Jonathon’s mom entered a nursing home on Monday as well. She’s in the last stages of inoperable brain cancer. Ever the servant, she has continued to make christening dresses and bake communion bread up until the very end. She doesn’t have much in the way of pain, she says, and looks forward to going home to be with Jesus. She still makes me laugh. Her courageous spirit inspires as she embarks on her last great adventure.

My heart is heavy. I am so tired. I haven’t slept much in  weeks, between all of these personal things and master’s classes and the reorg at my job. I should get to keep my job. All of us in Central Services will, according to the County Manager. But where we will end up is still a mystery, at least for certain admin positions. It’s not helping morale but it is bringing things into focus.

Continuing my reign as Queen of Delayed Reactions,  this combo plate of circumstances hit me yesterday. I went home early and took a 2-hour nap. I never do that. After I woke up, I sat on the porch swing and looked at Mt. Rainier, ate peanut M&Ms (current addiction) and chatted with Zac. He told me about his friend from college. We’ll call him Allen. Allen has by turns pursued teaching, modeling, soccer, philosophy and now firefighting. Allen just broke up with his apathetic girlfriend. Zac left me to play video games with him and cheer him up.

Because what really matters, at the end of the day? Not all the stuff. Not the achievements. Not the status or money or our appearance. What have we done with our time here? Have we loved people? Have we encouraged? Have we let God’s beautiful gift of life permeate our souls and been grateful?

Thanks to all of you who have given hugs, prayers and general encouragement. It’s not over yet. Through resting and trusting, I know restoration, inspiration and healing will come. Jesus is the ultimate upcycler.

Isaiah 61:3 – To all who mourn in Israel, he will give a crown of beauty for ashes, a joyous blessing instead of mourning, festive praise instead of despair. In their righteousness, they will be like great oaks that the LORD has planted for his own glory.

Who Am I?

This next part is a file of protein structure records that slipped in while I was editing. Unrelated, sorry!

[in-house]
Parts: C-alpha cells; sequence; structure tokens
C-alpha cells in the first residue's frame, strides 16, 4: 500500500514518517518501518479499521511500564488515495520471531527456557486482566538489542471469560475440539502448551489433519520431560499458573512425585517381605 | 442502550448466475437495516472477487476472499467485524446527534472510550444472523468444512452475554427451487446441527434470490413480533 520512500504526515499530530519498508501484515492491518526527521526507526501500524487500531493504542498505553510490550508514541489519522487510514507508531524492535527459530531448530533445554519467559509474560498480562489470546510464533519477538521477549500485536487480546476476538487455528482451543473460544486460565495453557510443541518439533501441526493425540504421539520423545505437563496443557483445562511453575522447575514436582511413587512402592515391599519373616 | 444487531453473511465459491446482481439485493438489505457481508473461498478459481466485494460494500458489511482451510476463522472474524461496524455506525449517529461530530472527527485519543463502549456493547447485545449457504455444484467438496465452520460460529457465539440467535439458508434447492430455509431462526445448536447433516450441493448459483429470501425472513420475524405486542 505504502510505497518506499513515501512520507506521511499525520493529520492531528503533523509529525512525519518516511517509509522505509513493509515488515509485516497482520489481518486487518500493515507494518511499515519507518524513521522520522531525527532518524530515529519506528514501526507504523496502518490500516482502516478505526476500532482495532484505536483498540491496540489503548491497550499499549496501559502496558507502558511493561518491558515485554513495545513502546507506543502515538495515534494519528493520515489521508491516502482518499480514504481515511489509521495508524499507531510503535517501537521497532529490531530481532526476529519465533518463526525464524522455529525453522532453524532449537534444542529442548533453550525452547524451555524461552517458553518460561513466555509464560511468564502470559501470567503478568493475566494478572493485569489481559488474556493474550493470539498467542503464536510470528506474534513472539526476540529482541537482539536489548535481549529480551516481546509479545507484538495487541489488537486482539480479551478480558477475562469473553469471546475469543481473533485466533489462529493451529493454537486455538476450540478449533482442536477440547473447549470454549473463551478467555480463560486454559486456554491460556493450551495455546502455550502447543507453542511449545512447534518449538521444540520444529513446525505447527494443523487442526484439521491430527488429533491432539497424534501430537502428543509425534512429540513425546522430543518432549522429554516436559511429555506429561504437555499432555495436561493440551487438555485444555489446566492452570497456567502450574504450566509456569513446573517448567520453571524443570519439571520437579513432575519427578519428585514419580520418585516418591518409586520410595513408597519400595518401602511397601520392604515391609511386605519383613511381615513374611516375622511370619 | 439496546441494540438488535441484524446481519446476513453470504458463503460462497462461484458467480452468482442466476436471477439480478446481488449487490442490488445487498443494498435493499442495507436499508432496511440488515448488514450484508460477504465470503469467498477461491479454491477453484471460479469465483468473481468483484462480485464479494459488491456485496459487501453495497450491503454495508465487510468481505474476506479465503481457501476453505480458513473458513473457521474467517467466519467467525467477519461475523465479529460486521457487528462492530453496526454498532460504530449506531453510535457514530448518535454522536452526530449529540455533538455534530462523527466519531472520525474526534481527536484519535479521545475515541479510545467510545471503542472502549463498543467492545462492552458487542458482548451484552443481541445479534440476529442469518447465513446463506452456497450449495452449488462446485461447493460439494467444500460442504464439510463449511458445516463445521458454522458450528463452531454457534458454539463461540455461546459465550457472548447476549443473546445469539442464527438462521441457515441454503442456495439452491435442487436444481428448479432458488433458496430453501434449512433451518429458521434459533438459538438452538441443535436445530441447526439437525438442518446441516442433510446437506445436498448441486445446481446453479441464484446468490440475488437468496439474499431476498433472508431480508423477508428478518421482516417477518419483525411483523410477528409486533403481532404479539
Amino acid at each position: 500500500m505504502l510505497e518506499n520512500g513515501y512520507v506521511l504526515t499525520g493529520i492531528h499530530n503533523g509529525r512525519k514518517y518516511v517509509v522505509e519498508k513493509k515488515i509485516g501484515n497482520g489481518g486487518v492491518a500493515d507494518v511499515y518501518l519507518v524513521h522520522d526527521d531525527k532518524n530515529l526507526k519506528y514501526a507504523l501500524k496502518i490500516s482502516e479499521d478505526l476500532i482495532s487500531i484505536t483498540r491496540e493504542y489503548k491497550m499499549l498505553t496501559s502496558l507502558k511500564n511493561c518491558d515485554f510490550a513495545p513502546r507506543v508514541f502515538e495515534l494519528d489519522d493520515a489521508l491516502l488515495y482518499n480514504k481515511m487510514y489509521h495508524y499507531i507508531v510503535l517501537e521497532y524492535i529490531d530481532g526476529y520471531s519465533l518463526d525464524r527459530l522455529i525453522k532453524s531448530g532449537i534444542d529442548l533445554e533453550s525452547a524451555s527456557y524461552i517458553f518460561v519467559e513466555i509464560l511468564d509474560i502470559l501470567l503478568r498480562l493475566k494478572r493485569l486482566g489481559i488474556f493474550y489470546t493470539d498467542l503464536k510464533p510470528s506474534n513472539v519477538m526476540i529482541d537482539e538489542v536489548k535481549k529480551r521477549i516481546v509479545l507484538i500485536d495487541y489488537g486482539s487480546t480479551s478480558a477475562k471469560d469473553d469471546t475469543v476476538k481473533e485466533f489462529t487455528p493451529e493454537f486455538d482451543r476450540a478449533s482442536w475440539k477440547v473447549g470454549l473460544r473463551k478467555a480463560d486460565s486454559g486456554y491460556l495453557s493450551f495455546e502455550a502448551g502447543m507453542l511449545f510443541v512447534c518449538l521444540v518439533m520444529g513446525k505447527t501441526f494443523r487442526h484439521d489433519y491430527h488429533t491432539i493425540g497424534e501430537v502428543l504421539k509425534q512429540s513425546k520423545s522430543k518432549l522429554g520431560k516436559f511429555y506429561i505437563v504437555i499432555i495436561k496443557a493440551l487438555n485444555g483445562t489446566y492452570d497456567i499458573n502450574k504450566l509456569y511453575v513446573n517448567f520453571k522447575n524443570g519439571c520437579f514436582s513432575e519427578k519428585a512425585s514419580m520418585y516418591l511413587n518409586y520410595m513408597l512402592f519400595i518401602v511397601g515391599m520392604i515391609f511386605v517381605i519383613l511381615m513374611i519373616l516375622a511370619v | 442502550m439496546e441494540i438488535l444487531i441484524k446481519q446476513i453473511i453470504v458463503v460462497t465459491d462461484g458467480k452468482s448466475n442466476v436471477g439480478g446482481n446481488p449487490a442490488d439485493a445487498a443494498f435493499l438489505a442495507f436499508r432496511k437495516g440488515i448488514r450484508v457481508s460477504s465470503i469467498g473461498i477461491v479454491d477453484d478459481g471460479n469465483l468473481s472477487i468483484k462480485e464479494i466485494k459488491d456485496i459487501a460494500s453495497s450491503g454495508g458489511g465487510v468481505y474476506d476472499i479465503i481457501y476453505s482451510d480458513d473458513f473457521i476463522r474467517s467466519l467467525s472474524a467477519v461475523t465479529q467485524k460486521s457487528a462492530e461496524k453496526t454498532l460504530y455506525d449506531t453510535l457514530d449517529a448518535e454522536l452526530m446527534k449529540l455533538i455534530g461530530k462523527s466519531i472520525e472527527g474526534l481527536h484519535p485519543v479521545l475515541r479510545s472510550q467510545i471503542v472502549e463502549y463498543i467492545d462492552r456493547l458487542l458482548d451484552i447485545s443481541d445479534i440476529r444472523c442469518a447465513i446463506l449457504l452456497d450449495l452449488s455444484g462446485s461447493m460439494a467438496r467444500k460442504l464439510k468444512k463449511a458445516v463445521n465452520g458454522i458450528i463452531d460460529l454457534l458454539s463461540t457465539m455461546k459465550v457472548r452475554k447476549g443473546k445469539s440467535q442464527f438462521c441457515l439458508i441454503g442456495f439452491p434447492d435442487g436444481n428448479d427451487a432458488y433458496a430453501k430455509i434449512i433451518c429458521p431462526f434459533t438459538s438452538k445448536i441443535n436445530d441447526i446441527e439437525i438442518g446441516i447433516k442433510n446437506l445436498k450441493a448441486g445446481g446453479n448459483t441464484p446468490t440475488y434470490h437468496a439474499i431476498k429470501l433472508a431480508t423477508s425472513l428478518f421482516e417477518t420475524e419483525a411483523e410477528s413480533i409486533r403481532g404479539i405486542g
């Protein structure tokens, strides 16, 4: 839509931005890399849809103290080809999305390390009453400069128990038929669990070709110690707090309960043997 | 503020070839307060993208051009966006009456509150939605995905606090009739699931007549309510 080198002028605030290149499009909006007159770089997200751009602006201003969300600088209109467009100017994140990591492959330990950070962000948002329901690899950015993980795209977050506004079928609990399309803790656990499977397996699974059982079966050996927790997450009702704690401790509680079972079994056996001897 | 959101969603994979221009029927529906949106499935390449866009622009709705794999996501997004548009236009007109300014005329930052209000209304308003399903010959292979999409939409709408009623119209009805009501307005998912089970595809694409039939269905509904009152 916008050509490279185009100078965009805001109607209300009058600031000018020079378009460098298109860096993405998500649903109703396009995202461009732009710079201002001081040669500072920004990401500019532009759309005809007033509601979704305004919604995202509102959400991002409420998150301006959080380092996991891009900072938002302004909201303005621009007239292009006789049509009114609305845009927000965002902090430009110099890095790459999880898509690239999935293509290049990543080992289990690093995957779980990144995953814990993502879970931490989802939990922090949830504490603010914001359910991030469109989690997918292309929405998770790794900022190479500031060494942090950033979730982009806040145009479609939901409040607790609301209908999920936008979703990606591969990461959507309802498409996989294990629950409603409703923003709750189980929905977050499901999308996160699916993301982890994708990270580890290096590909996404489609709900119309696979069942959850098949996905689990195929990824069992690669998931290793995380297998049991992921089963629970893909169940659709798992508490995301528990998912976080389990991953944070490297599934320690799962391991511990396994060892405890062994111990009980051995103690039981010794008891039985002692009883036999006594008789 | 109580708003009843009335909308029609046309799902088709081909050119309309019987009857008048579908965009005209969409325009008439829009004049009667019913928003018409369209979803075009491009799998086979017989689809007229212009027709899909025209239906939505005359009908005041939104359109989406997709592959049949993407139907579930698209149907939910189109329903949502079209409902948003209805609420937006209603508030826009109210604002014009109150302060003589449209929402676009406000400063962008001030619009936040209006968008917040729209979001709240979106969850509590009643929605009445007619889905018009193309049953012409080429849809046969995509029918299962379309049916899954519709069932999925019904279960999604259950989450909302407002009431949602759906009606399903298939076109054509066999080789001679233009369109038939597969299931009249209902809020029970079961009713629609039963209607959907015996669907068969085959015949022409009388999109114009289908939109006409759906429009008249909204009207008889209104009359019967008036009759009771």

So I’ve been dissatisfied with my job for, oh, pretty much the entire 16 months I’ve had it. I’ve tried to make it more interesting (read: busy), but no such luck. I’m doing project work with regular backups on mail and phones. That’s it. Oh, and a suggested to-do of  single-handedly purging the shared drive. Um…no. Not without a task force and complete supervisor and managerial approval. I already went through that at the City. “Who moved my cheese?” No thanks.

I spent time on the treadmill today because the weather demanded a snorkel and a wetsuit. Plus it was dark. Already cold from my sopping ball romp with Dakota, I didn’t want to get any colder. I set the treadmill and put some steps in.

I started singing. Not much, because it’s early morning and nobody wants to be awakened that way. But because I realized something. I’ve been getting a lot of compliments lately on something I do regularly. It’s nice, don’t get me wrong. Keep ’em coming; I’m a words of affirmation gal, after all. But that’s not who I am. I have opportunities to do lots of cool things based on gifts God’s given me, things I’ve practiced and nurtured and things I’ve just put out there.

But those things aren’t ME.

It’s taken me awhile to come to this realization. I’ve had to be stripped down to a semblance of bare bones to find it. I don’t write like I used to – or should. I’m not baking as much. Not running, really. Don’t have much free time to meet with friends and hear their hearts.

But those things were never me, anyway.

We have been singing a song at church called “Who You Say I Am”.

I included it my list this past Sunday. No, I don’t sound like the recording. But that’s okay. Mercifully, there’s a measure of grace in worship that’s not present while performing in a secular realm. But the words. “I am who you say I am…You are for me, not against me…”

So who am I? I’m a wife, a mother, a daughter. I’m a worshiper. I’m a writer and a recovering runner. I’m an employee of Thurston County and part of a union. I’m an American. I’m a full-grown woman, despite evidence to the contrary.

More than that, I’m His. My identity is hidden in Christ. I belong to Jesus and have for more than 3 decades. Having a different job won’t improve that. Running 3 times a week, though magical, won’t make me a better Christian, only improve my cardiovascular capacity. Writing makes me feel connected to God and others…but if I never write another word, He still loves me. He always will.

And that’s who I am. Loved. Forgiven. Freed. Blessed.



The Sundae

Most of you know I’ve struggled with a lot of “whys” in my life of late. I still don’t have answers. But I’m coming around.

A smiling harvest moon sliver glowed overhead early Sunday morning. Stars winked at me above the trees. I was talking to God about everything. Still don’t know what’s up, Lord, I remember saying. And then it hit me.